Lessons Learned from Investing in 22 Companies (Pt.1) Ep 608

Summary Notes


Alex Hormozi, the host of a business-focused podcast, shares insights from his experience in investing and growing 22 companies with over a million dollars in annual profit. He emphasizes the importance of entrepreneurship, the blend of old investment strategies with new social media techniques, and the significance of generating high-quality deal flow. Alex discusses his active investment approach, focusing on quality over quantity, and the necessity for businesses to have transferable value and growth potential. He also delves into the 'what, who, how' framework for business expansion, the significance of leadership, and the six key areas where his company, Holdco, invests resources. Alex's investment philosophy includes focusing on cash-rich businesses, growth without large capital expenses, and the value of focused founders. He also shares lessons on the importance of product-market fit and the willingness to make strategic changes for long-term success.

Summary Notes

General Entrepreneurship and the Jack of All Trades Concept

  • Entrepreneurship often requires a broad skill set rather than deep specialization.
  • Entrepreneurs must understand constraints at a macro level and how to address them.
  • This approach is necessary to navigate the complexities of starting and growing a business.

"I think that's why, in a lot of ways, general entrepreneurship is about being a jack of all trades, master of none, which is that you have to know enough to be dangerous."

This quote emphasizes the importance of having a wide range of knowledge in entrepreneurship to identify and overcome the main constraints that can hinder business growth.

Alex's Journey with Acquisition.com

  • Alex is documenting his entrepreneurial journey, similar to how he wished Bezos, Musk, and Buffett had.
  • He aims to build a billion-dollar enterprise and share the process for educational purposes.
  • His experience includes investing in 22 companies, all profitable, and he shares lessons and mistakes.

"I'm trying to build a billion dollar thing with acquisition.com. I always wish Bezos, Musk, and Buffett had documented their journey. So I'm doing it for the rest of us."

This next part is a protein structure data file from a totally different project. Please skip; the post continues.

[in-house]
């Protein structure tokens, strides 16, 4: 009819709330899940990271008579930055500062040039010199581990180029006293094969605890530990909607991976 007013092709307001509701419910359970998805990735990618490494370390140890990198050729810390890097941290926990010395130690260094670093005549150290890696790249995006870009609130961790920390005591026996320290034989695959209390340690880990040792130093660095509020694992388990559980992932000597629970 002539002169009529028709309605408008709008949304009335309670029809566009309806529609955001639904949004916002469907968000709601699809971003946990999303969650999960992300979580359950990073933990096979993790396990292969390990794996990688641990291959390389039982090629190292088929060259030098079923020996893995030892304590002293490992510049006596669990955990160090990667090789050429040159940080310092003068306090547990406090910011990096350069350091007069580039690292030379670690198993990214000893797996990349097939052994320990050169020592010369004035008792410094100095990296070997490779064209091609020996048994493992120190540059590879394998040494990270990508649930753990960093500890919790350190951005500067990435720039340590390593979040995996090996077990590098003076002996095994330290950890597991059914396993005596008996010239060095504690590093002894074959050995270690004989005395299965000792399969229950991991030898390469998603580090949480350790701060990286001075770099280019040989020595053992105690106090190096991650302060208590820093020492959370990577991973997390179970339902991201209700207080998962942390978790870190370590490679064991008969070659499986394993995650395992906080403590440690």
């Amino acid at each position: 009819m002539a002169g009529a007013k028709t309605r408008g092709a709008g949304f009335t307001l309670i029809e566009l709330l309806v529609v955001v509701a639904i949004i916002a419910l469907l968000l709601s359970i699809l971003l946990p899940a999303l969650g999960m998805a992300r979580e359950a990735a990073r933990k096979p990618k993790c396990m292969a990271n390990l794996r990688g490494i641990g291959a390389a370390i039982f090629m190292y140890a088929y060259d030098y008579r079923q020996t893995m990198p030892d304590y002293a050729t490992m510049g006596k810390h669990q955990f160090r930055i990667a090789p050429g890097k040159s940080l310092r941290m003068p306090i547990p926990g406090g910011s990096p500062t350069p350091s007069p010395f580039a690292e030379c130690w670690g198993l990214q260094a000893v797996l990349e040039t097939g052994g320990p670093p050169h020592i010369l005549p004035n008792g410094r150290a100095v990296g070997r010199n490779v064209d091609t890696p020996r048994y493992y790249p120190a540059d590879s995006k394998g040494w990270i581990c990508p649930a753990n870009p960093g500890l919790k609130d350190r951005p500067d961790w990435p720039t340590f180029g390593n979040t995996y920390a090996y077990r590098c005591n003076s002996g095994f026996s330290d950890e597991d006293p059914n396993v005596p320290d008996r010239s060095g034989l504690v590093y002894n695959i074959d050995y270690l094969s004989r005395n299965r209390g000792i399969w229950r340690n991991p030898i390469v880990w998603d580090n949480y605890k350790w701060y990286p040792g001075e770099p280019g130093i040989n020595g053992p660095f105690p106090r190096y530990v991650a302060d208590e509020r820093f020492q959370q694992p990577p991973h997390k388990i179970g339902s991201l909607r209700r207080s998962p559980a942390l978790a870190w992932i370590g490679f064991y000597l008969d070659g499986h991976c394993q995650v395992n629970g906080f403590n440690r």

Alex is creating a documented path of his entrepreneurial journey to build a significant business, offering insights that other renowned entrepreneurs did not provide during their rise to success.

Investment Strategy and Portfolio Building

  • Alex's investment strategy involves a combination of old (investing) and new (social media) methods.
  • The goal is to create proprietary deal flow through social media and work with a small fraction of a large audience.
  • This strategy allows for brand building based on goodwill and economic sense.

"So the entire theory behind acquisition.com was that we take something old and something new, and there's a lot of magic between the two of those things."

Alex's investment strategy combines traditional investing with the modern reach of social media, aiming to create a unique and effective approach to generating business opportunities.

Deal Flow and Qualification Criteria

  • Acquisition.com receives around 2000 company applications per month.
  • Qualification criteria include geographic location (US and Canada) and a minimum of $1 million in profit.
  • Alex provides context on the size and range of companies within his portfolio.

"So basically, right off the bat, half of the people don't qualify because as of current, we only work with us and Canada."

This quote explains one of the initial filters in Alex's investment process, which narrows down the pool of potential companies to those based in the US and Canada or willing to operate under a US corporation.

Investment Philosophy and Approach